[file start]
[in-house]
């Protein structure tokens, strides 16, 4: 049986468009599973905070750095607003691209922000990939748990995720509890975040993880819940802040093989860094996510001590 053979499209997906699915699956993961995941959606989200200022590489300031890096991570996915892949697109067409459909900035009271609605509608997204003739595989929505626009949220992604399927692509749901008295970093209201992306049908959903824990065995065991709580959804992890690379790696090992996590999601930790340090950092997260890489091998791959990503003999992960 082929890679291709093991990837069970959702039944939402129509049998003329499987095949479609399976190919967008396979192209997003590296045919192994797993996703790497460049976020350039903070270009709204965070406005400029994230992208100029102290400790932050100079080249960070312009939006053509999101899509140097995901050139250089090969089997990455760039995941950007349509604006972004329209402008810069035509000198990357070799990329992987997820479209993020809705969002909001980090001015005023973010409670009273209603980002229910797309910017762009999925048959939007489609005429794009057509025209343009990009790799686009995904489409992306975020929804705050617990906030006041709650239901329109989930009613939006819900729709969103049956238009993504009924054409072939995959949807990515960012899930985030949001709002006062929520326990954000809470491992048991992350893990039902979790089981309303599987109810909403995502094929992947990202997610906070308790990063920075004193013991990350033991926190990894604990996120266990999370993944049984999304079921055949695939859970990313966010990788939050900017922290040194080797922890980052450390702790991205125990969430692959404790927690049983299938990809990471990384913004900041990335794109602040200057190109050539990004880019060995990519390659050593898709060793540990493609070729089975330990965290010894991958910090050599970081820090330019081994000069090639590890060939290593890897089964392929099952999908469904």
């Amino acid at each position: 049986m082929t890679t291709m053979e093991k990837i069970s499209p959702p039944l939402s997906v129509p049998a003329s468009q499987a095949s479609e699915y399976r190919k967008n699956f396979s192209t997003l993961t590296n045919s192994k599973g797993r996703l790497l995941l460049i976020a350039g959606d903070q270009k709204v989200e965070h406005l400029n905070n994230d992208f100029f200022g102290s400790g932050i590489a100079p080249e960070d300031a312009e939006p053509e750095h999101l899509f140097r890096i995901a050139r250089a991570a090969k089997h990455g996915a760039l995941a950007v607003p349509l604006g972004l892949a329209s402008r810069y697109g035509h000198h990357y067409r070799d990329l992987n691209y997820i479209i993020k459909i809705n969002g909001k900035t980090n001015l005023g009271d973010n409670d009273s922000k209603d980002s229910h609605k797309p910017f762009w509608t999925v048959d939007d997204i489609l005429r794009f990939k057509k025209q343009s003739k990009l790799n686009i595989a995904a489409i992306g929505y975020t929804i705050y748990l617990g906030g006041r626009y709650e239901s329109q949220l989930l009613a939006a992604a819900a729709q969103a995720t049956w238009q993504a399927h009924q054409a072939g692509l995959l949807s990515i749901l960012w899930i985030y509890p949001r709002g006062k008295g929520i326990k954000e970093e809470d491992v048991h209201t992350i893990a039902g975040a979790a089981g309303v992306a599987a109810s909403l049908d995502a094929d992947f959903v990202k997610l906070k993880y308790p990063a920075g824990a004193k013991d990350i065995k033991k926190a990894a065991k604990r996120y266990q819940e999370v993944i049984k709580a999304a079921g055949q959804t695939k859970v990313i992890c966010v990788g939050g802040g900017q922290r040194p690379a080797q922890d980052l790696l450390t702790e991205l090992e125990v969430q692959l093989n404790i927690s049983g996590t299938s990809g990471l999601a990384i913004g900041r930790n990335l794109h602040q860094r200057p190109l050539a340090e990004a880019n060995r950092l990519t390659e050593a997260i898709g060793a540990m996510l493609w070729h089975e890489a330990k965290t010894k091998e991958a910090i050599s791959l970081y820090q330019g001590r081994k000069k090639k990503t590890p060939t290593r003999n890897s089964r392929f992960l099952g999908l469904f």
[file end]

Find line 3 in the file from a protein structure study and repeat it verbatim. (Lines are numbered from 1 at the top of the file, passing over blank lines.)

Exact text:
């Amino acid at each position: 049986m082929t890679t291709m053979e093991k990837i069970s499209p959702p039944l939402s997906v129509p049998a003329s468009q499987a095949s479609e699915y399976r190919k967008n699956f396979s192209t997003l993961t590296n045919s192994k599973g797993r996703l790497l995941l460049i976020a350039g959606d903070q270009k709204v989200e965070h406005l400029n905070n994230d992208f100029f200022g102290s400790g932050i590489a100079p080249e960070d300031a312009e939006p053509e750095h999101l899509f140097r890096i995901a050139r250089a991570a090969k089997h990455g996915a760039l995941a950007v607003p349509l604006g972004l892949a329209s402008r810069y697109g035509h000198h990357y067409r070799d990329l992987n691209y997820i479209i993020k459909i809705n969002g909001k900035t980090n001015l005023g009271d973010n409670d009273s922000k209603d980002s229910h609605k797309p910017f762009w509608t999925v048959d939007d997204i489609l005429r794009f990939k057509k025209q343009s003739k990009l790799n686009i595989a995904a489409i992306g929505y975020t929804i705050y748990l617990g906030g006041r626009y709650e239901s329109q949220l989930l009613a939006a992604a819900a729709q969103a995720t049956w238009q993504a399927h009924q054409a072939g692509l995959l949807s990515i749901l960012w899930i985030y509890p949001r709002g006062k008295g929520i326990k954000e970093e809470d491992v048991h209201t992350i893990a039902g975040a979790a089981g309303v992306a599987a109810s909403l049908d995502a094929d992947f959903v990202k997610l906070k993880y308790p990063a920075g824990a004193k013991d990350i065995k033991k926190a990894a065991k604990r996120y266990q819940e999370v993944i049984k709580a999304a079921g055949q959804t695939k859970v990313i992890c966010v990788g939050g802040g900017q922290r040194p690379a080797q922890d980052l790696l450390t702790e991205l090992e125990v969430q692959l093989n404790i927690s049983g996590t299938s990809g990471l999601a990384i913004g900041r930790n990335l794109h602040q860094r200057p190109l050539a340090e990004a880019n060995r950092l990519t390659e050593a997260i898709g060793a540990m996510l493609w070729h089975e890489a330990k965290t010894k091998e991958a910090i050599s791959l970081y820090q330019g001590r081994k000069k090639k990503t590890p060939t290593r003999n890897s089964r392929f992960l099952g999908l469904f």